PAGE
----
CAIRO — Hundreds of Egyptian soldiers swept into Cairo's Tahrir Square on Saturday, chasing protesters and beating them to the ground with sticks and tossing journalists' TV cameras off of balconies in the second day of a violent crackdown on antimilitary protesters that has left nine dead and hundreds injured.
The violent, chaotic scenes suggested that the military — fresh after the first rounds of parliament elections that it claimed bolstered its status as the country's rulers — was now determined to stamp out protests by activists demanding it transfer power immediately to civilians.
TV footage, pictures and eyewitnesses accounts showed a new level of force being used by the military against pro-democracy activists the past two days. Military police openly beat women protesters in the street, slap elders on the face, and pulled the shirt off of at least one veiled woman as she struggled on the pavement. Witnesses said they beat and gave electric shocks to men and women dragged into detention, many of them held in the nearby parliament or Cabinet buildings, witnesses said.
Aya Emad, a 24-year-old protester, had a broken nose, her arm in a sling, her other arm bruised. She told Associated Press that troops dragged her by her headscarf and hair into the Cabinet headquarters. She said soldiers kicked her on the ground, an officer shocked her with an electrical prod and another slapped her on the face.
With Egypt in the midst of multistage parliamentary elections, the violence threatens to spark a new cycle of fighting after deadly clashes between youth revolutionaries and security forces in November that lasted for days and left more than 40 dead. The clashes in November involved the widely disliked police force. But in a key difference, this time the police have stayed away and the crackdown is being led entirely by the military.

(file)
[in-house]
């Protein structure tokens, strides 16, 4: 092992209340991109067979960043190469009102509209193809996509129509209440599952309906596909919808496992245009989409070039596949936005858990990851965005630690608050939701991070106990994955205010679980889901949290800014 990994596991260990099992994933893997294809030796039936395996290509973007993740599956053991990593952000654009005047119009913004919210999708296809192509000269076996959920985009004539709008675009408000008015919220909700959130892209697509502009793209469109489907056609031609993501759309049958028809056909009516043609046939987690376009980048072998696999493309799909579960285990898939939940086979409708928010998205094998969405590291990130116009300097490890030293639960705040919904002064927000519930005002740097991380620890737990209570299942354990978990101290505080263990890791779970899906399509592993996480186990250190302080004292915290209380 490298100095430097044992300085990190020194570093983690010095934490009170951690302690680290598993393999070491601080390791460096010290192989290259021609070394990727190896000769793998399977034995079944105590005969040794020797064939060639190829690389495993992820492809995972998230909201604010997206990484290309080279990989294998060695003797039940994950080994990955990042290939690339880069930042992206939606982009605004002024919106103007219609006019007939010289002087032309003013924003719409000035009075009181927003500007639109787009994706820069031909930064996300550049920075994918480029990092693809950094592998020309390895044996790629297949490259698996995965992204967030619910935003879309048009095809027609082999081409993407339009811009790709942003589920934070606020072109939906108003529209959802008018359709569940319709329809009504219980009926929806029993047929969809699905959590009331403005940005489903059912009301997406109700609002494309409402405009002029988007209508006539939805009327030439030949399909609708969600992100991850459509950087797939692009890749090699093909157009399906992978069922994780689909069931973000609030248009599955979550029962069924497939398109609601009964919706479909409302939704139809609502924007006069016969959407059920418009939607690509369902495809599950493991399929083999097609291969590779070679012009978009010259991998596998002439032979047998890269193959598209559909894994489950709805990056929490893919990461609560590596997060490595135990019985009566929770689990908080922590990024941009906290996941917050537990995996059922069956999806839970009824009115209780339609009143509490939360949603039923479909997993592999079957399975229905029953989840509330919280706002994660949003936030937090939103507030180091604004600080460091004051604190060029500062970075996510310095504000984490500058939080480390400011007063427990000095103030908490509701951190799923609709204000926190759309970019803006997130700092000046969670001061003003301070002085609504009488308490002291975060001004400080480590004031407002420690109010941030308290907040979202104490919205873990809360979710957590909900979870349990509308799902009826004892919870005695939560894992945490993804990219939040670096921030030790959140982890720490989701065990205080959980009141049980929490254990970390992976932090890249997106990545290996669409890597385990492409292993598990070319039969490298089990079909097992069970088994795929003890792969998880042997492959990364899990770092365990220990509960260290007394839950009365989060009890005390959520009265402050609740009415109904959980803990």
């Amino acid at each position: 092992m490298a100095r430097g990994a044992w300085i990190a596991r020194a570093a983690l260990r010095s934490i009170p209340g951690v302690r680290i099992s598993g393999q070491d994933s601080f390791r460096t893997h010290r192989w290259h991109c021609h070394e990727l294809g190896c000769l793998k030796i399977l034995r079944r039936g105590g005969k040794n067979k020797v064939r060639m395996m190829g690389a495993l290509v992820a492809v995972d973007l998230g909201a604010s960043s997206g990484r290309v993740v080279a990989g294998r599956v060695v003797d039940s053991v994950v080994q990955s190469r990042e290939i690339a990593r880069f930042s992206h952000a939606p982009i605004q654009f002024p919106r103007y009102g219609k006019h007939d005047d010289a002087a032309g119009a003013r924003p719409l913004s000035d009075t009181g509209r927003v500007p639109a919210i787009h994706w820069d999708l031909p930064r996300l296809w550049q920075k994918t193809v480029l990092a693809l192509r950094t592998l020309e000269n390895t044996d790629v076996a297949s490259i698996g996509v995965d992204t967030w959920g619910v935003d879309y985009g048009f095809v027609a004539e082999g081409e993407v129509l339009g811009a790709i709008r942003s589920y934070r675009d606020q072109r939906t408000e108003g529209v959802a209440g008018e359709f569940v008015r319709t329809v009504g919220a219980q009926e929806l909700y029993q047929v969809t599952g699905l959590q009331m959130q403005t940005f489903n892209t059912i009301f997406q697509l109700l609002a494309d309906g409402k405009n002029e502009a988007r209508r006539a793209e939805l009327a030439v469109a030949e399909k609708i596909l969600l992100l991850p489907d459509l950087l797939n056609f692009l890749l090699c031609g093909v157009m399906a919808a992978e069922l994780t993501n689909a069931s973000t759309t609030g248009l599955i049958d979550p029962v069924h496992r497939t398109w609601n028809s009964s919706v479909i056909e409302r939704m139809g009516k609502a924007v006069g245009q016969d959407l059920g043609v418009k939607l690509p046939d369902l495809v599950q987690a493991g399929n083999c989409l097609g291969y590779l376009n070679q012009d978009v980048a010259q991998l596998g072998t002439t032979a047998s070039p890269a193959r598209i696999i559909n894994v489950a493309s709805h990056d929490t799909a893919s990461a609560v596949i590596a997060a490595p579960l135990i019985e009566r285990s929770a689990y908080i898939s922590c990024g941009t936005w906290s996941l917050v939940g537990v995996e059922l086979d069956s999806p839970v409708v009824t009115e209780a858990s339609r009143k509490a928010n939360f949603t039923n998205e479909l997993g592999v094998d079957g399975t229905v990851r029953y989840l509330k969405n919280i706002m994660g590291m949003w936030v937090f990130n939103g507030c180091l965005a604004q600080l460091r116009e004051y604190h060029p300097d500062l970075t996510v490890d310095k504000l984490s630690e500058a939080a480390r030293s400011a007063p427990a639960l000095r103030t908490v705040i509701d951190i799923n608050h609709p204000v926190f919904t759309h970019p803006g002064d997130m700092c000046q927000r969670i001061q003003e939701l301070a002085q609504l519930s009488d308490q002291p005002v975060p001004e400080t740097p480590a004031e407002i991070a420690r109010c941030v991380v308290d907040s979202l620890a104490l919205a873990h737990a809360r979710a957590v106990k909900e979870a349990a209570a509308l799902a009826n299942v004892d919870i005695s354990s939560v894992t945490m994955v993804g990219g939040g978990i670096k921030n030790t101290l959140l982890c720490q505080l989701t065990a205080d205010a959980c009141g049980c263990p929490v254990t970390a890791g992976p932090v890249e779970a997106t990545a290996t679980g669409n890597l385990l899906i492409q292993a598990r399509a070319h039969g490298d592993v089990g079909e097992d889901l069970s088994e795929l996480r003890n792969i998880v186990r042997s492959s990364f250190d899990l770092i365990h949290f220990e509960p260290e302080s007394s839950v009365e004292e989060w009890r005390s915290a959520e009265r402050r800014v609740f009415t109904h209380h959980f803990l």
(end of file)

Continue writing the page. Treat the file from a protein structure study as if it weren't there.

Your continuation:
That could indicate a new confidence among the military that it has backing of the broader public — after elections held under its watch that saw heavy turnout, were largely peaceful and the fairest and freest in living memory.
Ahmed Abdel-Samei, who came to check on Tahrir Square, said he opposes protests. "Elections were the first step. This was a beginning to stability," the 29-year-old said. "Now we are going 10 steps back."
Noor Noor, an activist who was beaten up trying to protect Emad, said, "Public opinion is addicted or naturally inclined to favor stability or the illusion of it. But in time, it will be hard for the army to cover everything up."
The heavy-handed crackdown could galvanize the military's opponents and even some in the public who praised the army for delivering clean elections. Among those killed Friday was an eminent 52-year-old Muslim cleric from Al-Azhar, Egypt's most respected religious institution. At the funeral Saturday of Sheik Emad Effat, who was shot in the chest, hundreds chanted "Retribution, retribution," and marched from the cemetery to Tahrir.
Tahrir and streets leading to the nearby parliament and Cabinet headquarters looked like war zones. The military set up concrete walls between the square and parliament, but clashes continued.
Flames leaped from the windows of the state geographical society, which protesters pelted with firebombs after military police on the roof rained stones and firebombs down on them. Stones, dirt and shattered glass littered the streets around parliament.
Protesters grabbed helmets, sheets of metal and even satellite dishes to protect themselves from stones from troops above.
In the afternoon, troops charged into Tahrir, swinging truncheons and long sticks, chasing out protesters and setting fire to their tents. Footage broadcast on the private Egyptian CBC television network showed soldiers beating two protesters with sticks, repeatedly stomping on the head of one, before leaving the motionless bodies on the pavement.